The big guns brought it home for Mount Sinai.
John Parente won by a major decision, 12-0, at 195 pounds, and Bobby Christ edged his opponent, 4-3, in the finals to propel Mount Sinai to a second-place finish behind Half Hollow Hills West at the Bob Armstrong wrestling tournament at Port Jefferson Jan. 21.
“I told them if you want to wrestle in the county tournament this is the last time to show us what you’ve got,” Mount Sinai head coach Matt Armstrong, who is also Bob’s son, said he told his team. “A freshman that just came up, Adam Shata, had a big win at 160 pound with a solid pin, so we have some freshmen that are really stepping up.”
Jahvan Brown at 138 pounds and Neil Esposito at 145 pounds, made some noise and, according to Armstrong, are wrestling well for this time of year despite their inexperience. Although neither made it to the finals, four other Mustangs did. The team had nine place in total.
“We’re turning it around here toward the end of the season.”
Northport finished with 168 points, just behind Mount Sinai, which finished with 174.
Unlike the Mustangs, the Tigers brought it home in the finals, as all three representing the blue-and-gold took home tournament titles.
“We’re turning it around here toward the end of the season,” Northport head coach Robert Alberti said. Seven of his other wrestlers placed.
Junior Jake Borland, a 113-pounder, is currently ranked sixth in the county in his weight class. He topped Mount Sinai’s Matt Campo, 9-2, who is a returning county champion.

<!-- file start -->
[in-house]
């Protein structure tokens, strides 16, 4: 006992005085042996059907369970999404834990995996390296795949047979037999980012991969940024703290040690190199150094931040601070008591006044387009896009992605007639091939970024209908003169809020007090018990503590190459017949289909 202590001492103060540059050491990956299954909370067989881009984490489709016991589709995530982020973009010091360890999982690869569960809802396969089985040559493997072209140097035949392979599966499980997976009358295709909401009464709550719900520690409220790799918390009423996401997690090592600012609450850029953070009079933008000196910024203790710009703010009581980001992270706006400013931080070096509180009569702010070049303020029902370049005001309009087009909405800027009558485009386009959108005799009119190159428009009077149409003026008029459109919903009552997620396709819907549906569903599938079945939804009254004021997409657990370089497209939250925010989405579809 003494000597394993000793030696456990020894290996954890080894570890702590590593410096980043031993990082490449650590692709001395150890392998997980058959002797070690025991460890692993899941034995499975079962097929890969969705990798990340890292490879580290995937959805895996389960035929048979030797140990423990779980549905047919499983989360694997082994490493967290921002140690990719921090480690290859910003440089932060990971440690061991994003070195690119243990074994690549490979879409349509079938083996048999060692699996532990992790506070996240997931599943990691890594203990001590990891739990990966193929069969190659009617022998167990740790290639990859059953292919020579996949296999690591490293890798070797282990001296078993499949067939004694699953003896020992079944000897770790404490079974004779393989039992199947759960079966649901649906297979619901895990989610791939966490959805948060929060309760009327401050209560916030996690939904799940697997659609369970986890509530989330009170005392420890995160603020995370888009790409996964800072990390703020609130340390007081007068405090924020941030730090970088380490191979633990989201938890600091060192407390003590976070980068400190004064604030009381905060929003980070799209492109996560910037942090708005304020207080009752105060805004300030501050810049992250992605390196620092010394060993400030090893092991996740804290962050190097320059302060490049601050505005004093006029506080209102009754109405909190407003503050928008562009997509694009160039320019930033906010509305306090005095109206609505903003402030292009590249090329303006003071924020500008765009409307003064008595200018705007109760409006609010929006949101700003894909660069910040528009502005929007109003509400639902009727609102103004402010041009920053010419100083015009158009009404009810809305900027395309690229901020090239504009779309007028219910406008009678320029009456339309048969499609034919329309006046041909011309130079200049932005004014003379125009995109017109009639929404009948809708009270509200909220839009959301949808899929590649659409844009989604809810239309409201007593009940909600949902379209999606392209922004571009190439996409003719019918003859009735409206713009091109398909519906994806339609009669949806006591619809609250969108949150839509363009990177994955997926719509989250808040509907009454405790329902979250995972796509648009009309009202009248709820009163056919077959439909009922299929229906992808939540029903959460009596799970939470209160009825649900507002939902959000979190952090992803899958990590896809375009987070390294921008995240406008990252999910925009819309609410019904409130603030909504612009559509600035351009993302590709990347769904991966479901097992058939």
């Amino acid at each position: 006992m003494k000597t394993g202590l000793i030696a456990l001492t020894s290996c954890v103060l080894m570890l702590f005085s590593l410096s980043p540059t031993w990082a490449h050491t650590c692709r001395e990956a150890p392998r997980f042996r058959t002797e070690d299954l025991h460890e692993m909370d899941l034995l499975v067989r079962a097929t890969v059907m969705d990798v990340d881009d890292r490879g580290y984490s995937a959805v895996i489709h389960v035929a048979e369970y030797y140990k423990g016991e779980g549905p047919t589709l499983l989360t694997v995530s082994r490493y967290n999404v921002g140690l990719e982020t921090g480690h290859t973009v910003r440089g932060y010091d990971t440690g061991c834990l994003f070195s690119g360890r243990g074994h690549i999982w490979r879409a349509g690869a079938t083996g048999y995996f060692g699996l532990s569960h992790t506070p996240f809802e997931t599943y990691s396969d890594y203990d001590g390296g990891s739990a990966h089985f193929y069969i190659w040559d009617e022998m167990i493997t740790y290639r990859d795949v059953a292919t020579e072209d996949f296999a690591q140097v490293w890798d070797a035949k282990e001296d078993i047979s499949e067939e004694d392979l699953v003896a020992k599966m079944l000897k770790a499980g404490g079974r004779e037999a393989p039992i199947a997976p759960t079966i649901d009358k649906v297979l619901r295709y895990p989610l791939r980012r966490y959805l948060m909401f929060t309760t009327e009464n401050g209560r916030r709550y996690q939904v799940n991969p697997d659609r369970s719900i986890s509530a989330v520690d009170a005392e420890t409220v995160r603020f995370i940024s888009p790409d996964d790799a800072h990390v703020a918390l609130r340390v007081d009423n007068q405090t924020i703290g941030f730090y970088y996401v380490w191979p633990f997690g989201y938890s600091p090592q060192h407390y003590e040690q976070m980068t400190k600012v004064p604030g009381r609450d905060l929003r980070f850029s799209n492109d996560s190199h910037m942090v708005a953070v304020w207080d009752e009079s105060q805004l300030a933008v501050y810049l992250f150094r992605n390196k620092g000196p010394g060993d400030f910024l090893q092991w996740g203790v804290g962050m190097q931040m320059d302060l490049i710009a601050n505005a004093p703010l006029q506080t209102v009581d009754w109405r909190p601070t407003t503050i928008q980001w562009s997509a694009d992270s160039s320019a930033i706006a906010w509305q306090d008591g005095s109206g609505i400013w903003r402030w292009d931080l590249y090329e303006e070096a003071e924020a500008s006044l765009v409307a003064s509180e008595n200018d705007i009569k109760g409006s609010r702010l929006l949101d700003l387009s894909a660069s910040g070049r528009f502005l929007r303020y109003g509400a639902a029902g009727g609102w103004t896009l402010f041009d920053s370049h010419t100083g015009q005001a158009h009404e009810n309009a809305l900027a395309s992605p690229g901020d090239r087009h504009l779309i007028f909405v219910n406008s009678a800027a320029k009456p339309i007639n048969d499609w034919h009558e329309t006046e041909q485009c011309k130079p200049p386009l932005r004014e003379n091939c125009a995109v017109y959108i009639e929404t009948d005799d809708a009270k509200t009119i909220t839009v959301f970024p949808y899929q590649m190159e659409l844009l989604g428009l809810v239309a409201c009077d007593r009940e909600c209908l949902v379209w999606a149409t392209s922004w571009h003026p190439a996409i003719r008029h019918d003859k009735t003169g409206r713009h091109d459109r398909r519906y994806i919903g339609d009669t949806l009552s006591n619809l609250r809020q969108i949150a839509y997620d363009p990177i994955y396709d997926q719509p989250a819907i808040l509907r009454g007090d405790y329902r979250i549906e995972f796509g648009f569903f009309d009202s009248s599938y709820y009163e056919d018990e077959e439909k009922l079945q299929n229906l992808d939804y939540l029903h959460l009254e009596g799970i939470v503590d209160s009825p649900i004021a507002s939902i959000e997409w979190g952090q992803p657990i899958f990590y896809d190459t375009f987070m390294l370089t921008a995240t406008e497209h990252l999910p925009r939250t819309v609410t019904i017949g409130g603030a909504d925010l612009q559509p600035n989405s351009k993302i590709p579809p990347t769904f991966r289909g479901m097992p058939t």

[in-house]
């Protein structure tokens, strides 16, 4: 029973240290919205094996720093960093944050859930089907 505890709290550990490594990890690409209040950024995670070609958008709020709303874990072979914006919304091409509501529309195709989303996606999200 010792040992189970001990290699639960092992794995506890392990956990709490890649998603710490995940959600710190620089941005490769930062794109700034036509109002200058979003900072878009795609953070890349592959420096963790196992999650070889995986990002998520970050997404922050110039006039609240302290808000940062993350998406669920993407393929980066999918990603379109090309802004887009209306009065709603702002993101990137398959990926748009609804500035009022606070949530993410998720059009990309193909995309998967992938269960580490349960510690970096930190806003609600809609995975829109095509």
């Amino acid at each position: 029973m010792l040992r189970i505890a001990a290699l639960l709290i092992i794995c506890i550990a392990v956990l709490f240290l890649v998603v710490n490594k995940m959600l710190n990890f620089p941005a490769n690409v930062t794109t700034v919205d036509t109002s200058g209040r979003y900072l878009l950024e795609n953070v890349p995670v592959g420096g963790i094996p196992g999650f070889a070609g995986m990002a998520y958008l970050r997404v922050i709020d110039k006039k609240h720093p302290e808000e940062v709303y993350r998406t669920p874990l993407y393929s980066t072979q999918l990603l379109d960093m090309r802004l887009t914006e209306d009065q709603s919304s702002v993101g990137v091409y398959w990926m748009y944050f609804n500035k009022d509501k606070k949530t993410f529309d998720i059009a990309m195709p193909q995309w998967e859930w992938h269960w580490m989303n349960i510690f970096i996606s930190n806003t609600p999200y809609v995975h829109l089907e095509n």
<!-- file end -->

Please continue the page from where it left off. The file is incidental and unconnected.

“We expect him to win every time he goes out,” Alberti said of his grappler. “It was a good test for him leading up to counties.”
Borland placed third in the Armstrong tournament last year, and brought his A-game this time around. He won his first match with a pin, and the next two by technical falls.
“I feel confident scoring points,” he said, adding that he knew he had to have a strong mentality and wrestle smart to win in the finals, using his fireman’s carry, duck under and high crotch to help him gain points.
Borland said he can see improvements in his game from last season.
“I got better at getting out on bottom, because last year I struggled with that,” he said. “Now I get right up. Right after [Campo] took me down I got out and took a shot, and I got him right to his back and scored. I got two for a takedown and three for back points and from there I started scoring.”
“[Kenny Cracchiola] wants to make an impact and he’s really done it. He’s beaten some really good guys and overall, matchup-to-matchup, he continues to be a dominant wrestler.”
At 132 pounds, junior Chris Esposito clinched the championship title with a 9-2 decision over Ward Melville’s Rafael Lievano, who is currently ranked third in the county. Esposito beat his opponent last weekend as well.
“That was a good statement for Chris to come out and beat the kid for a second time in a row,” Alberti said. “He’s showing the county that he’s here to wrestle, and he’s not going to be happy without winning.”
Esposito was named the Most Outstanding Wrestler after recording the most pins in the least amount of time. He pinned his first opponent in 20 seconds, his second in 59 and his third in 1:30, before sizing up his final foe. He said he came into the match knowing what he needed to do, and he wanted to prove that his win last weekend wasn’t a fluke.
“I knew the first time I wrestled him I didn’t wrestle as good as I could,” Esposito said. “Mentally, every time I go out to a match I’m calm, no matter what. I always want to score first, but even if I get scored on I never lose it; I remain calm and keep working.”
Billy Shaw was the final champion for Northport, who won 6-5 over Mount Sinai’s Joe Goodrich at 152 pounds. It was the grappler’s first tournament win.